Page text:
CourseraTaking higher education beyond borders

Taking higher education beyond borders

How international collaboration and a global approach can help universities absorb the shocks of technological disruption and ready their students for a digitally transformed workplace

Internationalism is driving innovation in higher education at a time when it needs it most. Technology-driven disruption is now a fact of life, creating skills gaps that can threaten graduate employability. But by adopting a more internationalist approach, institutions offer students a broader learning experience. Internationalism enables universities to draw upon expertise from global partners, sharing educational content across online learning platforms such as Coursera, incorporating more work-relevant skills into the curricula and supporting lifelong learning.

At the THE Unbounded Universities event, hosted by Times Higher Education in partnership with Coursera for Campus, industry leaders from the Asia-Pacific region discussed how internationalisation presented exciting opportunities for their institutions to modernise and prepare their students for the workplace with digital leadership skills. Internationalism was a great leveller in higher education, facilitating the transfer of knowledge across borders and improving access to expert tuition – which is of particular importance when it comes to teaching bleeding-edge technologies.

“I really feel one of the most important things that has come out of this internationalisation across the APAC region is really for countries without well-developed higher education systems to now be able to access higher education of the highest quality in other countries,” said Lily Chan, chief executive and vice-chancellor of Wawasan Open University. “Coursera has really provided a platform for many of us to understand what is the latest, what is the trend, and that feeds back into innovation across all regions, not just APAC.”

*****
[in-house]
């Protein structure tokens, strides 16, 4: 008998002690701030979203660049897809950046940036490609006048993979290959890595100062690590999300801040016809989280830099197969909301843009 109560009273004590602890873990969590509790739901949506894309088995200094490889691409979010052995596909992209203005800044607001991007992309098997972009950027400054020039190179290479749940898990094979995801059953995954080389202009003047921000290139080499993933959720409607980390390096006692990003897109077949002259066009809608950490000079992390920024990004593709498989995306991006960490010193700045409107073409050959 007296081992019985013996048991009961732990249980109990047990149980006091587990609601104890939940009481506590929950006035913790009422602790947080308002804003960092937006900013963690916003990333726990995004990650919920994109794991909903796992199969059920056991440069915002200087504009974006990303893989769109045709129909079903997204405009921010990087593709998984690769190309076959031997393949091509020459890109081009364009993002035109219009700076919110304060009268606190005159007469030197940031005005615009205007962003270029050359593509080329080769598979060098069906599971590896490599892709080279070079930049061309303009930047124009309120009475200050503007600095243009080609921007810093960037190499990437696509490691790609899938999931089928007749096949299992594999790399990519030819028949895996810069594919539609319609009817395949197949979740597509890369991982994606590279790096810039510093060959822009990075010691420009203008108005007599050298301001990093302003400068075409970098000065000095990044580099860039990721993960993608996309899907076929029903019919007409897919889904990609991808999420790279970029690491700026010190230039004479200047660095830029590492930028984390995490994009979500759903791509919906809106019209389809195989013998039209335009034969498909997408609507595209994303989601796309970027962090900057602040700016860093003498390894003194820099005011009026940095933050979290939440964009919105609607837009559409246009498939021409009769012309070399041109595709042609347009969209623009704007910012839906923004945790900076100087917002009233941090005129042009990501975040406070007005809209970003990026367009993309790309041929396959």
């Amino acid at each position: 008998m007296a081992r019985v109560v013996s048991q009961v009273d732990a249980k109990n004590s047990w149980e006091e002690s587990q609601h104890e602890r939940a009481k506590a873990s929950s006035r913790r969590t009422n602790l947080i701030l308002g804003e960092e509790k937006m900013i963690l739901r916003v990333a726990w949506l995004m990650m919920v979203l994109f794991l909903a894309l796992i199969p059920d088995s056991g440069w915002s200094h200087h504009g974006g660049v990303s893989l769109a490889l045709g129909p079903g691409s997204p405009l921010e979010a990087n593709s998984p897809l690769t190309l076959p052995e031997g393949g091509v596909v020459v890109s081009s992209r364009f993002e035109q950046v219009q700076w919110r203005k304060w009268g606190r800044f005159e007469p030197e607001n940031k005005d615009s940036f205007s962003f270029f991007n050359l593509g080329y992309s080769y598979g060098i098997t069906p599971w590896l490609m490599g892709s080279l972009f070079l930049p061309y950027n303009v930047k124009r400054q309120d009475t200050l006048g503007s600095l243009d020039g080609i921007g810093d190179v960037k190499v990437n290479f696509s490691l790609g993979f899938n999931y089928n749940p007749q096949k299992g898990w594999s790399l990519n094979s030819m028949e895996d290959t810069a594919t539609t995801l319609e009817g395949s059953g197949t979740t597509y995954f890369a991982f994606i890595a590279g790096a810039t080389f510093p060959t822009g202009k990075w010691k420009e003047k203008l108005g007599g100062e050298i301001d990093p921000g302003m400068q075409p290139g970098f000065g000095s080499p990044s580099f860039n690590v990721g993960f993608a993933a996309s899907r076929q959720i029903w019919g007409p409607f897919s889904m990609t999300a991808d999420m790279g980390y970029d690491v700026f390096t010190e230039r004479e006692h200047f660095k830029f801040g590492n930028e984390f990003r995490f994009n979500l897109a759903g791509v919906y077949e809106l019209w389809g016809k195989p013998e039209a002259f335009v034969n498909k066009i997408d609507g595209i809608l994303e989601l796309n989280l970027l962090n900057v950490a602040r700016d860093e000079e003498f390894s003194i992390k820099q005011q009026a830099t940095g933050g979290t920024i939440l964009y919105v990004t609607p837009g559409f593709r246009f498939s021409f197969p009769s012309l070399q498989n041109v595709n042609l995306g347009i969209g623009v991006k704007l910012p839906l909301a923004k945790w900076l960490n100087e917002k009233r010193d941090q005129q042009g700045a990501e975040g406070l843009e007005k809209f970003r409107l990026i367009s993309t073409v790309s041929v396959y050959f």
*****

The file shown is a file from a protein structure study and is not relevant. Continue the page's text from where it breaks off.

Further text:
Peter Laurel, president of Lyceum of the Philippines University, acknowledged that the pandemic combined with the urgent need for an agile digital transformation is creating a challenging environment, but higher education is being presented with a unique opportunity to innovate. The university was no longer the sole repository of information; it can source talented instructors from across the world and adopt clear international assessment standards, foregrounding the needs of the workplace in skills-based training. “I think that is an incredible innovation that we have to be agile enough to jump into,” said Laurel. “The idea of micro-badging in an industry-driven setting is incredibly attractive.”

The panel spoke of what was required of the next generation of digital leaders. Technology was changing the nature of work at such a pace that it was essential graduates had the skills to adapt.

Raghav Gupta, Coursera’s managing director for India and APAC, noted that businesses in many sectors will work remotely, allowing them to access an international pool of talent, and that this, allied to the evolution of digital services, created a double disruption for students. Managing work relationships that convene remotely and across international borders will be a defining feature of the 21st-century workplace, and cross-cultural soft skills were essential. The next generation of digital leaders would have to develop interpersonal skills and ethics to support their technological literacy.

“Since we are talking about internationalisation, cross-cultural sensitivity and how it is taught to people is an important issue,” said Prakash Gopalan, director of Thapar Institute of Engineering and Technology. He questioned whether today’s graduates were ready for the workplace. It was incumbent on universities in technical disciplines to train practitioners. “Once they are on the shop floor, or even in the IT space, are they able to understand the language that the professionals speak from day one?” he asked. “Or at the end of six months? That is very, very important to the employer.”

The panel noted the difficulties they faced – digital inequality remained an issue – but they agreed that the opportunity to embrace internationalism and modernise the curriculum had arrived.

Watch the session on demand above or on the THE Connect YouTube channel.

Find out more about Coursera for Campus.

Brought to you by